Chairman and Chief Software Architect Bill
Gates debuted a raft of software tools from the company’s evolving Windows
Server System, including core components of the Dynamic Systems Initiative
(DSI) for automated computer management.
At the Microsoft IT Forum 04 in Copenhagen, Denmark, Gates announced Microsoft
Operations Manager (MOM) 2005, a performance management application,
and Virtual Server 2005.
Offered with a migration toolkit, Virtual Server 2005 makes it easier for
clients to migrate to an operating system and applications from a physical
server to a virtual system running on Virtual Server 2005.
Gates also unveiled
the Windows Server System Common Engineering Report,
which helps technical workers integrate Windows Server System products.
As a software roadmap planned for the next several years, DSI addresses the
complex nature of distributed computing in data centers, where applications
can spiral out of control if a program or technician missteps.
To combat this issue, clients are increasingly looking to software vendors
to automate the functions in their data centers, such as patch management.
Microsoft, which competes with IBM
and Mercury Interactive
management software sector, pledges to equip its software with more
intelligence to help in this endeavor.
“The distributed nature of computing makes it challenging for customers to
manage the cost and complexity of their technology investments,” Gates said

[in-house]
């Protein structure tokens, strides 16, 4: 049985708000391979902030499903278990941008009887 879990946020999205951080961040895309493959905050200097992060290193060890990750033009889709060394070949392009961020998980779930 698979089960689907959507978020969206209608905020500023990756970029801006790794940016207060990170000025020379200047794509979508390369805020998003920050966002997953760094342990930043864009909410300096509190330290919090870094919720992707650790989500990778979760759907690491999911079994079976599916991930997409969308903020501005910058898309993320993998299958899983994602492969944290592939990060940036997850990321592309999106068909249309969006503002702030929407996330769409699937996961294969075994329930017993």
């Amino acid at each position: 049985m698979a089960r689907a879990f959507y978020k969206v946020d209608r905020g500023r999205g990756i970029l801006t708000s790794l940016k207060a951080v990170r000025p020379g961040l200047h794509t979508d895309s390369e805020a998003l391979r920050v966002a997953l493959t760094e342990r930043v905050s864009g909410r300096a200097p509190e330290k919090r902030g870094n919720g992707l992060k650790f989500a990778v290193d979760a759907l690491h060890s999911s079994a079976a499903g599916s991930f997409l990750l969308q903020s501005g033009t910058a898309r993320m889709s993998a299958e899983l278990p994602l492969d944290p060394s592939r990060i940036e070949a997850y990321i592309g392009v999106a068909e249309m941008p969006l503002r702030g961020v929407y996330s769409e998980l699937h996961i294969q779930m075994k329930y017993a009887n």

in a statement. “We are committed to a unique approach that builds
operational knowledge into the applications themselves, enabling customers
to reduce complexity now and in the future.”
Gates said DSI will be further fleshed out through management packs built
with MOM. Ultimately, customers will benefit
from a schema called the System Definition Model (SDM), which creates
definitions of distributed systems. SDM will be available in
Visual Studio 2005.
Microsoft further fleshed out DSI with two new Systems Management Server
(SMS) 2003 feature packs: the SMS 2003 Device Management Feature Pack for
device discovery and software inventory; and the SMS 2003 Operating System
Deployment Feature Pack to help administrators automate the execution of a
Windows operating system desktop image.
Other new perks under DSI include a Windows Update Services public beta to
aid administrators in automating Microsoft software updates, as well as a
new accelerator designed to reduce the cost and complexity associated with
In related news, the Redmond, Wash., software giant is looking to spread the
influence of DSI in other ways, agreeing
to bundle its SMS 2003 product with Dell’s OpenManage 4 software.
The goal is to give customers a single view of all Dell PowerEdge servers on
the network, gauging what system software, operating system and applications
need to be updated.